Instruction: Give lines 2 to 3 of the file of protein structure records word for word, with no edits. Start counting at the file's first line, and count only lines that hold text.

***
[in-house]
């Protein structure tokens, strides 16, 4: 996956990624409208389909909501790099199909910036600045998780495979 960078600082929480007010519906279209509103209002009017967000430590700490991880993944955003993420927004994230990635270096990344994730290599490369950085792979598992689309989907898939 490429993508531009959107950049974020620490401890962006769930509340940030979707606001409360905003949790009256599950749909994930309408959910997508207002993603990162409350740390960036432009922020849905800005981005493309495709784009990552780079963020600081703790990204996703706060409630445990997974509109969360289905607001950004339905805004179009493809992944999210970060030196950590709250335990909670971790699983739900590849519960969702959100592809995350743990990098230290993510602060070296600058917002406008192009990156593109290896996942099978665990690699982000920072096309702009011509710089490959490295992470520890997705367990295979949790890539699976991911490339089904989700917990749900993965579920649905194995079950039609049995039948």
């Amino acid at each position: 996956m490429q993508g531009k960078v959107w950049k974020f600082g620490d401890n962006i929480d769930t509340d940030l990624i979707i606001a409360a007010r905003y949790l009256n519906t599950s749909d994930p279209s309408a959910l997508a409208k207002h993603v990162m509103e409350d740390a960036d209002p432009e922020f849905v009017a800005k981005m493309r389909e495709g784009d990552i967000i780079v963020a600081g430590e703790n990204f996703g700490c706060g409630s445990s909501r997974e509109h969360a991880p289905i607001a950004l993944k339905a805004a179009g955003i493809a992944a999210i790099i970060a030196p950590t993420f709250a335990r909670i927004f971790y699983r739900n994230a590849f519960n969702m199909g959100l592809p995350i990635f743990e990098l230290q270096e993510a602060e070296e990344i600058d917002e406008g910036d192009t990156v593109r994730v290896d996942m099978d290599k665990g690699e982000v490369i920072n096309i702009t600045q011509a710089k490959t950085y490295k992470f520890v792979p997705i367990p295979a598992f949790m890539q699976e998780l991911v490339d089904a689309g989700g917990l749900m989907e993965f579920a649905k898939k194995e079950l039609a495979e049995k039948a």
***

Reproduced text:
């Protein structure tokens, strides 16, 4: 996956990624409208389909909501790099199909910036600045998780495979 960078600082929480007010519906279209509103209002009017967000430590700490991880993944955003993420927004994230990635270096990344994730290599490369950085792979598992689309989907898939 490429993508531009959107950049974020620490401890962006769930509340940030979707606001409360905003949790009256599950749909994930309408959910997508207002993603990162409350740390960036432009922020849905800005981005493309495709784009990552780079963020600081703790990204996703706060409630445990997974509109969360289905607001950004339905805004179009493809992944999210970060030196950590709250335990909670971790699983739900590849519960969702959100592809995350743990990098230290993510602060070296600058917002406008192009990156593109290896996942099978665990690699982000920072096309702009011509710089490959490295992470520890997705367990295979949790890539699976991911490339089904989700917990749900993965579920649905194995079950039609049995039948």
């Amino acid at each position: 996956m490429q993508g531009k960078v959107w950049k974020f600082g620490d401890n962006i929480d769930t509340d940030l990624i979707i606001a409360a007010r905003y949790l009256n519906t599950s749909d994930p279209s309408a959910l997508a409208k207002h993603v990162m509103e409350d740390a960036d209002p432009e922020f849905v009017a800005k981005m493309r389909e495709g784009d990552i967000i780079v963020a600081g430590e703790n990204f996703g700490c706060g409630s445990s909501r997974e509109h969360a991880p289905i607001a950004l993944k339905a805004a179009g955003i493809a992944a999210i790099i970060a030196p950590t993420f709250a335990r909670i927004f971790y699983r739900n994230a590849f519960n969702m199909g959100l592809p995350i990635f743990e990098l230290q270096e993510a602060e070296e990344i600058d917002e406008g910036d192009t990156v593109r994730v290896d996942m099978d290599k665990g690699e982000v490369i920072n096309i702009t600045q011509a710089k490959t950085y490295k992470f520890v792979p997705i367990p295979a598992f949790m890539q699976e998780l991911v490339d089904a689309g989700g917990l749900m989907e993965f579920a649905k898939k194995e079950l039609a495979e049995k039948a």